Normally, there is a consequence if you do not take any distributions, or if the distributions are not large enough, but the Coronavirus Aid, Relief and Economic Security (CARES) Act changes this for 2020. By not taking a RMD, you can reduce your 2020 tax bill.

    Anyone with an RMD due in 2020 from a company plan, such as a 401(k), 403(b), IRA, or other defined contribution plan, is eligible.  Unfortunately, if you already took an RMD for 2020, you may be out of luck because there are generally no give backs.

    The Czar Beer team is dedicated to providing timely, accurate information on all aspects of the CARES Act and the current economic crisis that affect our clients. However, as this is all developing quickly we are here to offer support in any way we can. You can email us at info@czarbeer.com or call 212 397 2970 with any questions you may have.

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    Quick Guide: CARES Act Payroll Tax Deferral

    News of the Coronavirus Aid, Relief, and Economic Security (CARES) Act has made headlines every day since its enactment in late March. As of April 16, the Small Business Administration (SBA) announced that the initial amounts appropriated for the Paycheck Protection Program (PPP) and the Economic Injury Disaster Loan (EIDL) (including up to $10,000 emergency grants) for the COVID-19 virus situation have run out, but fear not for businesses concerned about cash flow can find solace in two other CARES Act provisions.

    One provision of the Act allows the employer portion of payroll tax deposits to be utilized if no PPP loan is forgiven. This provision seeks to alleviate the burden on employers struggling to make payroll by allowing the employer’s share of the 6.2% social security tax that would otherwise be due from the date of enactment through December 31, 2020, to be deferred and then paid in two 50% installments by December 31, 2021 and December 31, 2022. For those who are self-employed, you can immediately defer paying 50% of your self-employment tax that would be due from the date of enactment through the end of 2020 until the end of 2021 (25%) and 2022 (25%).

    This means an employer who incurs its 6.2% share of Social Security tax in 2020 may defer payment of that tax until 2021 and 2022.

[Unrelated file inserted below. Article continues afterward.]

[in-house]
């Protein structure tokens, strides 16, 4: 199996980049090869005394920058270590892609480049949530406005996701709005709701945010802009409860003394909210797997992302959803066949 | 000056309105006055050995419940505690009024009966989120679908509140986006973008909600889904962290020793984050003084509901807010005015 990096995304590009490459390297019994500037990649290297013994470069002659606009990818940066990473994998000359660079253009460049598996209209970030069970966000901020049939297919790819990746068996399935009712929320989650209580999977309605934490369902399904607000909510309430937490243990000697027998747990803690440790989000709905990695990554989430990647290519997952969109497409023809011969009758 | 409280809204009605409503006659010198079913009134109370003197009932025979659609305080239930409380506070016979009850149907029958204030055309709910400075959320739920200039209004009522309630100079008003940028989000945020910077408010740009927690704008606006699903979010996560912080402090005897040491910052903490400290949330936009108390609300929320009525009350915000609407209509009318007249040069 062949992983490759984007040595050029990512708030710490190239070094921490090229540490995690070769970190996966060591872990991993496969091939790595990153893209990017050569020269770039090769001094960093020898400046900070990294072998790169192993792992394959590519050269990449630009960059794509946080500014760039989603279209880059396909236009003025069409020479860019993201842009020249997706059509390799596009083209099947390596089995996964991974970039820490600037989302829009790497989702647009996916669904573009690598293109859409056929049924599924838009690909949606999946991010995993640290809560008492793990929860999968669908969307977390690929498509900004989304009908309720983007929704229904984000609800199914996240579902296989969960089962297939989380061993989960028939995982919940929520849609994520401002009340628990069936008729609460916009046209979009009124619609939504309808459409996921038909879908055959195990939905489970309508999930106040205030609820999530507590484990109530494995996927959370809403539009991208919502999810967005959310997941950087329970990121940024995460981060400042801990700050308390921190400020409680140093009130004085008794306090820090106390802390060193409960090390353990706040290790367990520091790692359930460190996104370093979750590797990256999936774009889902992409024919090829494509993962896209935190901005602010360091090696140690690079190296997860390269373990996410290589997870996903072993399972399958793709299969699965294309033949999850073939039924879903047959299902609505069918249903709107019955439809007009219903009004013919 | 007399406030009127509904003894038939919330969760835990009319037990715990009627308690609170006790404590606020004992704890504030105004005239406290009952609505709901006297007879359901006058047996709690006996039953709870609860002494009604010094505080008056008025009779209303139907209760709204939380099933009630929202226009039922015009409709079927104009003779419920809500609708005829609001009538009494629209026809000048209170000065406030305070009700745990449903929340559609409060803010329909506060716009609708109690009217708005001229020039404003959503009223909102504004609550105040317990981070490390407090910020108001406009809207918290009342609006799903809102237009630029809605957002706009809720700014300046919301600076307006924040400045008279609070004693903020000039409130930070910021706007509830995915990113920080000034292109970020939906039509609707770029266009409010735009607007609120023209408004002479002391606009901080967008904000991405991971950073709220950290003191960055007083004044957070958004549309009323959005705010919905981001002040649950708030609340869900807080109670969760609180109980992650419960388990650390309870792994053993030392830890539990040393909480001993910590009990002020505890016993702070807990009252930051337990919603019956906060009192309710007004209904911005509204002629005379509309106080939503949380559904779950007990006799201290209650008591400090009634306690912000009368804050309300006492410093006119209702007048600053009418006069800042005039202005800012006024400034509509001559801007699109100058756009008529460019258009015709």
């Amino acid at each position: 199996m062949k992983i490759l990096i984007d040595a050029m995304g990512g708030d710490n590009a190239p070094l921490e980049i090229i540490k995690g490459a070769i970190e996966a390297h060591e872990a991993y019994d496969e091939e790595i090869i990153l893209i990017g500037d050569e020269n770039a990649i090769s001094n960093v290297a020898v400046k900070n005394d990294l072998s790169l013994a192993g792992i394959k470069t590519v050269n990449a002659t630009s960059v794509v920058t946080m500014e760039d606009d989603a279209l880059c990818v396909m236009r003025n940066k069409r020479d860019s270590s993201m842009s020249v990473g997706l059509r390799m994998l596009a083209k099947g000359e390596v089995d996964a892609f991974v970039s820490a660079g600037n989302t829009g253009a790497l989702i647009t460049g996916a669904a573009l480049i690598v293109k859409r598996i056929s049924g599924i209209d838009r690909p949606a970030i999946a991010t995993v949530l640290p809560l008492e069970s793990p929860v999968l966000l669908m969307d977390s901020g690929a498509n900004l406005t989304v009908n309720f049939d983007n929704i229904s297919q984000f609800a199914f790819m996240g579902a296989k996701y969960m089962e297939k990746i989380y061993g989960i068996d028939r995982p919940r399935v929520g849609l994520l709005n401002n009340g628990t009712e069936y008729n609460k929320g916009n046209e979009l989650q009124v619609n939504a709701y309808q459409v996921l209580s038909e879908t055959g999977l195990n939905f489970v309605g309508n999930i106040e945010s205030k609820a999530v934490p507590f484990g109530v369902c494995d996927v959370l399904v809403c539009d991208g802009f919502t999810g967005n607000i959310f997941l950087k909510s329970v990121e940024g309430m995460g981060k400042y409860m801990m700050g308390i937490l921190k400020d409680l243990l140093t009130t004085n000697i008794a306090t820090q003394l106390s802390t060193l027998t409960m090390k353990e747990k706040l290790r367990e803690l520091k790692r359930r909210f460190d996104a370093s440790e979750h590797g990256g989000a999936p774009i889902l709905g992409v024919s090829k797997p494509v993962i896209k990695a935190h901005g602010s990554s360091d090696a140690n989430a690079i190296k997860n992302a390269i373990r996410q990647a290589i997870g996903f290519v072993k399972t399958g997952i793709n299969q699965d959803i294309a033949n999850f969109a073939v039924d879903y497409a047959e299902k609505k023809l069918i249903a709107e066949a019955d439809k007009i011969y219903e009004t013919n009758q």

The second provision allows an employer to receive an immediate credit against those yet-to-be paid payroll taxes via the sum of the emergency medical leave credit, sick leave credit, and new employee retention credit. This will increase the cash available to businesses in the coming months. It appears these credits may also be refundable, meaning you can get cash back from the IRS for certain payroll taxes already paid.

    The Czar Beer team is dedicated to providing timely, accurate information on all aspects of the CARES Act and the current economic crisis that affect our clients. However, as this is all developing quickly we are here to offer support in any way we can. You can email us at info@czarbeer.com or call 212 397 2970 with any questions you may have.

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    Don’t Make This Common Tax Credit Mistake

    The Internal Revenue Service (IRS) seems to be using new tools to audit interesting situations whereby a Taxpayer achieves a substantial Tax credit.

    A tax credit can be so much more valuable than a tax deduction as a deduction reduces income and then a tax rate is applied.  Therefore, the marginal savings a deduction provides is only a portion of the amount incurred. Whereas a tax credit can offer a benefit for each dollar amount spent.

    That benefit seems to have received extra attention from the IRS as we see a couple of recent tax court decisions which seemed to have discovered situations that were costing the Government money without providing the intended benefits to the economy:

    • In TC Summ. Op. 2016-81 (Berry) the taxpayer claimed $5,800 of self-employment income from the one-time sale of tools and machinery, however, self-employment income is reserved for those in their own recurring business intended to make a profit. By reporting this capital gain income as another type, Berry, then, “conveniently” qualified him for a nice earned income credit. The court moved the income to Line 21 of Form 1040, removed the self-employment tax (and earned income credit) rightly stated that a one-time sale of tools is not considered an activity entered into for profit “with continuity and regularity.”
    • In the Federal Court of Claims case Foxx v. U., 2017 PTC 46 (Fed. Cl. 2017) a

    $2,500 preparer penalty was assessed because the preparer artificially reported additional income in order to claim a larger earned income credit for a client.

    Rightly so, there are limits to what can be accomplished with Tax planning.

    Whether you are a business, individual, or non-profit, we can outline specific steps you should take to minimize taxes, maximize loan eligibility, and enhance the value of your property.

    For more information, contact us at info@czarbeer.com or (212) 397-2970.